Motorists need to get a reality check about the time of year it is and that they will be sharing the road with people driving less noticeable types of vehicles. Remember its spring and that means motorists are now sharing the road with pedestrians, motorcyclists and cyclists. This week we've had several accidents involving all three.
A 50-year-old teacher from Laruens-Marathon Community School District, training for RAGBRAI was killed when he was hit by a car on Highway 10 three and a half miles east of Marathon. The report indicates the setting sun was a factor. He was heading west and the accident happened at around 8:00 pm. He was out riding his bike while training. Remember sun rises in the east and sets in the west.
And in Hamlin a 32-year-old man while out riding his motorcycle was struck and killed while on U.S. Highway 71 at about 1:00 p.m. The 17-year-old driver of the car pulled out from a stop sign striking the motorcyclist. Avoiding accidents is all about anticipation, participation and observation. Participation is paying attention to your driving. Anticipation is being aware of the time of year, how that changes road conditions and watching to make sure there isn't a motorcyclist coming. And observation is about hey, stop, look and listen.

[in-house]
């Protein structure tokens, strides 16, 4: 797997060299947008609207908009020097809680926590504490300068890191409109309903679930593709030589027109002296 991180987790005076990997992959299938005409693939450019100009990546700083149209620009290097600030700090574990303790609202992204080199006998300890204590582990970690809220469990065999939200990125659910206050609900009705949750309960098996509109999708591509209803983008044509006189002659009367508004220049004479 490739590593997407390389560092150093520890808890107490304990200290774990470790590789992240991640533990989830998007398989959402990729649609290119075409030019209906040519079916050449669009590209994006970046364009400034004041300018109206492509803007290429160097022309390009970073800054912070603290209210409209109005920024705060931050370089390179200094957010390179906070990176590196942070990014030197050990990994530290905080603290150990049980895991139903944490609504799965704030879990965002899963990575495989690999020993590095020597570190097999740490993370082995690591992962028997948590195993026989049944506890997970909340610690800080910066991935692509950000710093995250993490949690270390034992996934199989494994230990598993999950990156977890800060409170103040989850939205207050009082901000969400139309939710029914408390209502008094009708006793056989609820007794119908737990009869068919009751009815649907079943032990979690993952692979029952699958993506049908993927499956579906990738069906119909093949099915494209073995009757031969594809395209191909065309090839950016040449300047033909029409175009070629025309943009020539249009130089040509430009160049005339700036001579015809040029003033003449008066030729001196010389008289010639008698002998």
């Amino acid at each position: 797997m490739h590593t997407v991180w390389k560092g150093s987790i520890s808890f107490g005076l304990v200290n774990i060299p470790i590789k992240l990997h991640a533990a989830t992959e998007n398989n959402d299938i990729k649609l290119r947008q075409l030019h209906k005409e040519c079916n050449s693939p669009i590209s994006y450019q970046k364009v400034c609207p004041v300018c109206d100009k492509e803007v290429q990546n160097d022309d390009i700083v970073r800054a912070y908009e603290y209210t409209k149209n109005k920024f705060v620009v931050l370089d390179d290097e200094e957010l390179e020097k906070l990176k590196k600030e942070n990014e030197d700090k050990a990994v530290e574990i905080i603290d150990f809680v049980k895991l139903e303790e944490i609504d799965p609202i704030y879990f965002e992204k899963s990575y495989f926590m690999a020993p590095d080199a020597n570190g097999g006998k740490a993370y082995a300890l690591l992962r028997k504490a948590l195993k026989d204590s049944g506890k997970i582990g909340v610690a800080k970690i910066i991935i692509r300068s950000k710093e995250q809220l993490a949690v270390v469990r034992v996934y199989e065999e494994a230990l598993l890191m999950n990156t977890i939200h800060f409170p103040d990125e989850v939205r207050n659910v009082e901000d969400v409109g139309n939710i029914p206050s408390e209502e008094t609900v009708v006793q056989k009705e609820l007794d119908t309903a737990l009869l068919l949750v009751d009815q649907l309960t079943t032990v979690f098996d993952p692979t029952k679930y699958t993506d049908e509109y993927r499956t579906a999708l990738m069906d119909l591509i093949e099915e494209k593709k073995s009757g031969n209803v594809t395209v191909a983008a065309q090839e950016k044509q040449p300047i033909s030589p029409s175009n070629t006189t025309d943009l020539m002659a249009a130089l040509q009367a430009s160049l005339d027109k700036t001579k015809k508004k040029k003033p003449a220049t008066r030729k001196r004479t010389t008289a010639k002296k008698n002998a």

And as I reported on Monday, a pedestrian collision involving a Hummer H2 and a Des Moines woman did not result in any charges being filed against the driver. The pedestrian died from the injuries. Most people's initial reaction is one of anger and wanting to punish the driver of the Hummer, but in this instance no criminal charges were filed against the Hummer's driver.
A simple measure we can all take to heart is putting down the cockpit distractions like cell phones. As the Des Moines Register reported on May 27, 2010, Is an Iowa cell phone ban in the works? "Iowa, starting July 1, will implement a texting ban for all drivers. In addition, people with intermediate licenses - mostly those younger than 17 - also are prohibited from talking on any hand-held devices."